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Sumant Sinha Image

Like every Indian, I, too, have been faced with the inevitable choice of which way to vote. The responsibility to vote is individual, but the outcome is collective. For me, the most important issue is economy — how do we lift much of India out of poverty and improve their living standards? Once our income levels as a nation go up, and the quality of life improves on a per-capita basis, other improvements will follow automatically. We will have more funds to invest in our national security. Our ability to spend on education, health and poverty alleviation programmes will increase, as will our infrastructure expenditure.

And in the context of elections, the question is: which political party/parties can do a better job on the economic front? Macroeconomic stability and creating an enabling environment within which businesses can thrive and make more investments is the government’s key job.

Similarly, improving ease of doing business and reducing friction costs to enable businesses to be more efficient is critical. As is control of the cost of capital, which, in turn, is driven largely by inflation and the fiscal deficit.

Fifteen years ago, the UPA government inherited from the previous NDA regime a healthy economy. Growth had crossed 8%, inflation was trending down, and the fiscal deficit was under control. Crucially, interest rates had been brought under control after a difficult struggle.

When UPA demitted office 10 years later, all the macro parameters were skewed. The current government has had to work hard once again to restore macroeconomic stability. The average GDP growth rate from 2014 to 2018 is 7.3%, higher than the performance in the previous five years.

The IMF’s forecast for the next two years is 7.5% and 7.7%, at a time when the global economy is expected to slow down. Inflation has been tamed, but real interest rates are still punitively high. Over the last five years, GoI has done a remarkable job in controlling India’s fiscal account deficit from 4.1% of GDP in 2014-15 to 3.4% in 2018-19.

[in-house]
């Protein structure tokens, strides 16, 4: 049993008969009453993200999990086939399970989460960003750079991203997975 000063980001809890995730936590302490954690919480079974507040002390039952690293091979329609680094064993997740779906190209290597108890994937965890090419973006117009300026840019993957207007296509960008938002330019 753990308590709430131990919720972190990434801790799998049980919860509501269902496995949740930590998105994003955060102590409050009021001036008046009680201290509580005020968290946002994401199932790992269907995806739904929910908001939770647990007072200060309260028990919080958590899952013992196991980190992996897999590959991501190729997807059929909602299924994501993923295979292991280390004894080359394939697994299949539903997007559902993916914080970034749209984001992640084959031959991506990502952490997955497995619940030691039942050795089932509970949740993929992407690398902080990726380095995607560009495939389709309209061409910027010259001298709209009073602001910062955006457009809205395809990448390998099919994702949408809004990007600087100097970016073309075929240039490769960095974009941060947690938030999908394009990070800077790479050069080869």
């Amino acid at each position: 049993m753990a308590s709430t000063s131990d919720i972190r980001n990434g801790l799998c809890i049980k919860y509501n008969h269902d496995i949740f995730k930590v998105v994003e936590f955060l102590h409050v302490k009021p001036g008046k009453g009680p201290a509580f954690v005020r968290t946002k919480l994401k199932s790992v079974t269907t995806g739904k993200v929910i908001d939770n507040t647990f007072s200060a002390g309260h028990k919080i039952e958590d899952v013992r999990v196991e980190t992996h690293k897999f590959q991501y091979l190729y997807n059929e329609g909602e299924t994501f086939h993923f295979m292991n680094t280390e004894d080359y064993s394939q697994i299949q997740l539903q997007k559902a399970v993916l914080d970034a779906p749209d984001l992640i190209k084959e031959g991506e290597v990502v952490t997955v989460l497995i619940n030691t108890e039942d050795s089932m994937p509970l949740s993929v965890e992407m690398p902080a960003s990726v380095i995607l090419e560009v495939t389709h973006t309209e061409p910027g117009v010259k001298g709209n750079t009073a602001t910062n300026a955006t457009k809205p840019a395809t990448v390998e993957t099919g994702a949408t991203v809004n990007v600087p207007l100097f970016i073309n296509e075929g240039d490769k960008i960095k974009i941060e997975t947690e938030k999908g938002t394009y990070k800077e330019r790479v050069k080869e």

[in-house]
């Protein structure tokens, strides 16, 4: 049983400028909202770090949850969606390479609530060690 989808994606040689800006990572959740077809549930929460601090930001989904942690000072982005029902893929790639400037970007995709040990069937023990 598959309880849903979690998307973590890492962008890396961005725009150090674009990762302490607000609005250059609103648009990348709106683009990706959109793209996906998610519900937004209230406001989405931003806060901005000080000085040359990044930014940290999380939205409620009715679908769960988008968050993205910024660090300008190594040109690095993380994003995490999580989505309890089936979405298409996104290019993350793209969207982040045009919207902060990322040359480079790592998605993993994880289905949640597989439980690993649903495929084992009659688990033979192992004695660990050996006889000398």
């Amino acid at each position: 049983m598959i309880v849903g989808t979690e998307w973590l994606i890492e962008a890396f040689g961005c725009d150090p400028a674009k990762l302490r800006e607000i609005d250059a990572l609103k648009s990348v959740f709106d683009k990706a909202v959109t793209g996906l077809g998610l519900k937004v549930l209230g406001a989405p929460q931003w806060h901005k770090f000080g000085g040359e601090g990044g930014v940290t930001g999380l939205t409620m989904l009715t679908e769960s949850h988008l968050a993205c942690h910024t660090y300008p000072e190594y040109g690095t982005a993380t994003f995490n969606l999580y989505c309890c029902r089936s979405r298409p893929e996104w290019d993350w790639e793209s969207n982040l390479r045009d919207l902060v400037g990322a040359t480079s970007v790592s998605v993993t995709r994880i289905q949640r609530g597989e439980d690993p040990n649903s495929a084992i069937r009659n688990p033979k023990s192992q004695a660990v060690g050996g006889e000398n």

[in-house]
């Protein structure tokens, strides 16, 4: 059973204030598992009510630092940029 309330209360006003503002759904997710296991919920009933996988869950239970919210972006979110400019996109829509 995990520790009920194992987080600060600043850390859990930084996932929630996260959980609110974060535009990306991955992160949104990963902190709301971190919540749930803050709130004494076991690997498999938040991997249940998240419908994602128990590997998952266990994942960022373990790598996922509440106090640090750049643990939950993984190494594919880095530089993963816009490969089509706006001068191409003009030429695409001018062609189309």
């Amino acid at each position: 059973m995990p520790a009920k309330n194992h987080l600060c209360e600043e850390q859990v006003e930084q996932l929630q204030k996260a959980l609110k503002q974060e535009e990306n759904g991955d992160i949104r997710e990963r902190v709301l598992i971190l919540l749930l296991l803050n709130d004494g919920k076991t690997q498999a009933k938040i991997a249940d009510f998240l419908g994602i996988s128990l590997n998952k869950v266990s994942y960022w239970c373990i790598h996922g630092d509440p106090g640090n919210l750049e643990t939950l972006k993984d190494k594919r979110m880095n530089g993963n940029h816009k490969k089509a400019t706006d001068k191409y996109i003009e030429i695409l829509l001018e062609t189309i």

Infrastructure is an area where GoI has pushed hard and the results are visible. The power sector and digital infrastructure have also surged forward. In the financial sector, the passage of the Insolvency and Bankruptcy Code (IBC) has been a big change. The non-performing asset (NPA) issue continues to be a massive overhang to faster lending to corporates and individuals. The Reserve Bank of India’s approach to corrective action of banks and squeezing of liquidity in search of ‘anchoring’ inflation expectations even at a time when inflation was low, did not help. Fortunately, better sense appears to be prevailing now.

While some argue about its implementation, the impact of the goods and services tax (GST) has been a big achievement. With some further tweaks, we should finally get to the desired endpoint of a single rate.

On ease of doing business, clearly, there has been progress. Are there areas where the present government could have done more in its tenure? Certainly. But, on balance, GoI’s economic track record over the past five years has been very constructive. We can’t now squander these gains away for the sake of welfarist and fiscally profligate measures.

Ultimately, the political party that creates more opportunities and a more frictionless system within whichto operate, that empowers the common citizen more, and that enables our citizens to do more for themselves, should win the vote of the people, and serve us for the next five years.

(The writer is chairman and managing director, ReNew Power)

Source: The Economic Times